Skip to Content
Get key facts and figures about chronic dry eye

Sulfacetamide sodium ophthalmic Pregnancy and Breastfeeding Warnings

Sulfacetamide sodium ophthalmic is also known as: AK-Sulf, Bleph-10, Cetamide, Isopto Cetamide, Ocu-Sul 10, Ocu-Sul 15, Ocu-Sul 30, Ocusulf-10, Sodium Sulamyd, Sulf-10, Sulfac 10%, Sulfacet Sodium

Medically reviewed on May 10, 2017

Sulfacetamide sodium ophthalmic Pregnancy Warnings

Animal studies have not been reported. There are no controlled data in human pregnancy; unknown if sulfonamides can cause fetal harm when applied topically to pregnant women.

Sulfonamides have been reported to cross the placenta to the fetus during all stages of gestation. Oral sulfonamides have not been reported to pose a significant teratogenic risk; however, kernicterus may occur in the newborn if a pregnant woman is treated with such agents at term. With the maternal blood levels expected when the drug is administered by the ophthalmic route, risk to the fetus would be expected to be minimal.

AU TGA pregnancy category C: Drugs which, owing to their pharmacological effects, have caused or may be suspected of causing, harmful effects on the human fetus or neonate without causing malformations. These effects may be reversible. Accompanying texts should be consulted for further details.

US FDA pregnancy category C: Animal reproduction studies have shown an adverse effect on the fetus and there are no adequate and well-controlled studies in humans, but potential benefits may warrant use of the drug in pregnant women despite potential risks.

AU: Sulfonamides should be avoided during the last month of pregnancy, if possible.
US: This drug should be used during pregnancy only if the benefit outweighs the risk to the fetus.

AU TGA pregnancy category: C
US FDA pregnancy category: C

See references

Sulfacetamide sodium ophthalmic Breastfeeding Warnings

Sulfonamides administered systemically to lactating women may cause kernicterus in their breastfeeding infants.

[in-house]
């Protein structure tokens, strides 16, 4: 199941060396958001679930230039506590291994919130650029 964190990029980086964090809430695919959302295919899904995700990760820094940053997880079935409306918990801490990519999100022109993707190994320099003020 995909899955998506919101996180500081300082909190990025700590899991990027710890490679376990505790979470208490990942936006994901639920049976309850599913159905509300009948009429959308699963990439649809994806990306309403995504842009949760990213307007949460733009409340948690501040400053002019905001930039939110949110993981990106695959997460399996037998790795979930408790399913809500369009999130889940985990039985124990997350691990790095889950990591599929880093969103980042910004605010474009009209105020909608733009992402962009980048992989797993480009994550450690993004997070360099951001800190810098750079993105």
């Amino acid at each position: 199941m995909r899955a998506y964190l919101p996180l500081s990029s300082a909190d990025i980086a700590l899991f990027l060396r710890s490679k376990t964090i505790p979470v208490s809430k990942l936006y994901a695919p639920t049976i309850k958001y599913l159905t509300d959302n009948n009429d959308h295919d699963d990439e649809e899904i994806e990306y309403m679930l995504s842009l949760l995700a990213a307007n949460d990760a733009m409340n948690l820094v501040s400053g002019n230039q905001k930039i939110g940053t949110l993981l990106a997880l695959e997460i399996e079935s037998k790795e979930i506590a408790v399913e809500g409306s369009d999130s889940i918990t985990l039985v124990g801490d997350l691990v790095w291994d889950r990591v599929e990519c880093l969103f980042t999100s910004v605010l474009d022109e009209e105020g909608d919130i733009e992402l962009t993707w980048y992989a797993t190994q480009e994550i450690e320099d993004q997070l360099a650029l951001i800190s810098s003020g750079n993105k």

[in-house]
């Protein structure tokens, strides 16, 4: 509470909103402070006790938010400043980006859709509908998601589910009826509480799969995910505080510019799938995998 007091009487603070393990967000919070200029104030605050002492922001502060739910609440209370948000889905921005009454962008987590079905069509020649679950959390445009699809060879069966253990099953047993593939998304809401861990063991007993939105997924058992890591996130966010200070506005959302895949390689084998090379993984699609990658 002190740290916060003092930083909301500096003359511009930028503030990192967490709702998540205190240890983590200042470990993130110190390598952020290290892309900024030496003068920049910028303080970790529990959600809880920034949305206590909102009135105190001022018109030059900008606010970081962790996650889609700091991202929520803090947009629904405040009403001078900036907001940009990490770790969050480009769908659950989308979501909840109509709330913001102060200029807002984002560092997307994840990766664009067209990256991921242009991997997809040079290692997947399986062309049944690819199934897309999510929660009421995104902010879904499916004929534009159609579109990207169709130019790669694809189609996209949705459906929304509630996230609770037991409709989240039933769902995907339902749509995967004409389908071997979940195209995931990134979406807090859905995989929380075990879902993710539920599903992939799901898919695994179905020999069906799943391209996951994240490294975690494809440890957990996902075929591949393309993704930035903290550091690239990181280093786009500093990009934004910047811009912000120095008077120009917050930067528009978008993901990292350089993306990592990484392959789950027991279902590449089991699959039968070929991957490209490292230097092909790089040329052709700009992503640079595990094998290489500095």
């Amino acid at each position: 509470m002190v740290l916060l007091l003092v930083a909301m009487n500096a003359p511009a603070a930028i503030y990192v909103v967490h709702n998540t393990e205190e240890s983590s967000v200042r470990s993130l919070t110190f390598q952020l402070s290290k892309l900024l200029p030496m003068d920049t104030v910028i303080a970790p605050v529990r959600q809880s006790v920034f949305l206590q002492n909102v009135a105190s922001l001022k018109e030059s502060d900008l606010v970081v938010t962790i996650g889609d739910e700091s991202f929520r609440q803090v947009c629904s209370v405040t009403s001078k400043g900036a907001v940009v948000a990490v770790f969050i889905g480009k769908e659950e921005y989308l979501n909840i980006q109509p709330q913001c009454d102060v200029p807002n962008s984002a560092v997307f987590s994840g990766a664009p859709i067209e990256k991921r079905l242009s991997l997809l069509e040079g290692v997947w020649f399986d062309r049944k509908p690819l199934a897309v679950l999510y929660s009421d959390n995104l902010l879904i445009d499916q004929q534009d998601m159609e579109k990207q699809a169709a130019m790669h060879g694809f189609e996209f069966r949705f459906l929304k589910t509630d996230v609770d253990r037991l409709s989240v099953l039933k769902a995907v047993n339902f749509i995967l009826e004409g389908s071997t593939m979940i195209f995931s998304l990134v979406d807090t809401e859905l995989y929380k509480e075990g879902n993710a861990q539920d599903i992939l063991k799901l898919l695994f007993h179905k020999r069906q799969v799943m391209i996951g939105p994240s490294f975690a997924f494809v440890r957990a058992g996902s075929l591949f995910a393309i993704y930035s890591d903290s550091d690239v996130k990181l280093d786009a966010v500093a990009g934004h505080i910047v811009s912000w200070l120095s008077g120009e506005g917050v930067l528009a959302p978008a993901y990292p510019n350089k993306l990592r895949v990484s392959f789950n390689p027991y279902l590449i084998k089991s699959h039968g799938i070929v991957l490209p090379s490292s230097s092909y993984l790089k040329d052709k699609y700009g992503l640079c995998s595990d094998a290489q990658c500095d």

A decision should be made to discontinue breastfeeding or discontinue the drug, taking into account the importance of the drug to the mother.

Excreted into human milk: Data not available
Excreted into animal milk: Data not available

Comments:
-Systemic sulfonamides are excreted into breast milk.
-Some systemic sulfonamides are considered compatible with breastfeeding of healthy full-term infants by the American Academy of Pediatrics.

See references

References for pregnancy information

  1. "Product Information. Sulamyd Ophthalmic Solution (sodium sulfacetamide ophthalmic)." Schering Corporation, Kenilworth, NJ.
  2. Briggs GG, Freeman RK, Yaffe SJ.. "Drugs in Pregnancy and Lactation. 5th ed." Baltimore, MD: Williams & Wilkins (1998):
  3. Cerner Multum, Inc. "Australian Product Information." O 0

References for breastfeeding information

  1. "Product Information. Sulamyd Ophthalmic Solution (sodium sulfacetamide ophthalmic)." Schering Corporation, Kenilworth, NJ.
  2. Cerner Multum, Inc. "Australian Product Information." O 0
  3. Briggs GG, Freeman RK, Yaffe SJ.. "Drugs in Pregnancy and Lactation. 5th ed." Baltimore, MD: Williams & Wilkins (1998):

Further information

Always consult your healthcare provider to ensure the information displayed on this page applies to your personal circumstances.

Hide